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Winterreise, by Franz Schubert

Gerald Finley, baritone

Stephen Ralls, piano

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At Walter Hall

In Toronto on Thursday

The 24 songs of Franz Schubert's Winterreise, to poems of Wilhelm Mueller, abide as their composer's strangest and most trenchant work. On the one hand they converge in a powerful unity, the utterance of a single human creature broken by unrequited love, alienated from other humans, persisting outward and alone in a grim and frozen landscape. On the other hand they set forth a stunning variety of musical vignettes as the poet/singer strives to express the whole range of his anguish, his isolation and his ever-increasing alienation, in songs of unsurpassed singularity, each one fresh against the others and each one peculiarly sensitive, vivid and memorable.

In all the others of Schubert's phenomenal output of nearly 600 songs, this greatest of song composers nowhere else achieved this breathtaking variety within so complete a dynamic unity. You feel that here, at last (and Winterreise was virtually his last work; he was proofreading the second 12 songs on his deathbed), all Schubert's guiles and graces are laid aside, the kid gloves are off, and his unvarnished soul is prepared to grapple for your attention.

Needless to say, such a work requires nothing less than total immersion from its singer and pianist. They must be not just vocally able to meet the individual demands of each song. In addition they must penetrate, understand and convey the deep psychological unease and the gradually increasing remoteness of the blighted protagonist as he retreats further and further from life.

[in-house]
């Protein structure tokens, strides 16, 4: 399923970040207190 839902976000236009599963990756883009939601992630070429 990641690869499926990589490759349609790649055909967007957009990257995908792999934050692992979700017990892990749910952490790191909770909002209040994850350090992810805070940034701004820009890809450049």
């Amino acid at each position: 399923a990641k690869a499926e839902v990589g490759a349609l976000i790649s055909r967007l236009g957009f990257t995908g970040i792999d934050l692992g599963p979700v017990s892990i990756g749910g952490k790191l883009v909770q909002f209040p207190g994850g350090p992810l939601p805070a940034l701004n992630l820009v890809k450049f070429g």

I've now had the privilege of hearing three major Canadian singers give their first public performances of this extraordinary work. Mezzo-soprano Lois Marshall was 52 in 1976 when she sang it with pianist Anton Kuerti at Hart House. Tenor Jon Vickers was 53 in 1979 when he sang it with pianist Richard Woitach at the Guelph Spring Festival. Baritone Gerald Finley, most recent and youngest to attempt it, sang it with Stephen Ralls Thursday night at Walter Hall.

Finley and Ralls joined the earlier two, by turning in a performance that, like theirs, will long shine in the memory.

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Doubtless overworked these days, like other singers of his exceptional calibre, Finley was not in his best voice in the first half of the cycle.

Gorgeous singing was slightly marred here and there, usually during a sudden Schubertian reach from middle range to an upper note -- as in the final phrases of the seventh song, Auf dem Flusse ( On the River). And the 12th song had to be stopped and begun again after a memory lapse.

Against these minor matters, the communication of each song, as it came, in all its particular beauties and torments, was absolutely enthralling.

Finley's voice is not just beautiful in itself, virile and ample at the bottom, fine-spun at the top, it is also capable of accommodating meanings and expressing feelings, subtly changing its complexion to achieve these.

The second half of the cycle -- in which reference to the faithless beloved is virtually gone, and the protagonist is driven further away from reality and more morbidly in upon himself -- was superbly managed by the team.

Finley's vocal blemishes had vanished and his customary ease of delivery was restored. Several of the songs -- Der greise Kopf ( The Grey Head), Die Krähe ( The Crow), Der Wegweiser ( The Signpost) and Die Nebensonnen ( The Phantom Suns) -- were as eloquent and moving as I can imagine them. And the final Der Leiermann ( The Organ Grinder), that miracle on a drone bass, was perfection.

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Stephen Ralls, impeccable as usual, was on this occasion more: full partner in a profound grasp of this peerless song cycle.

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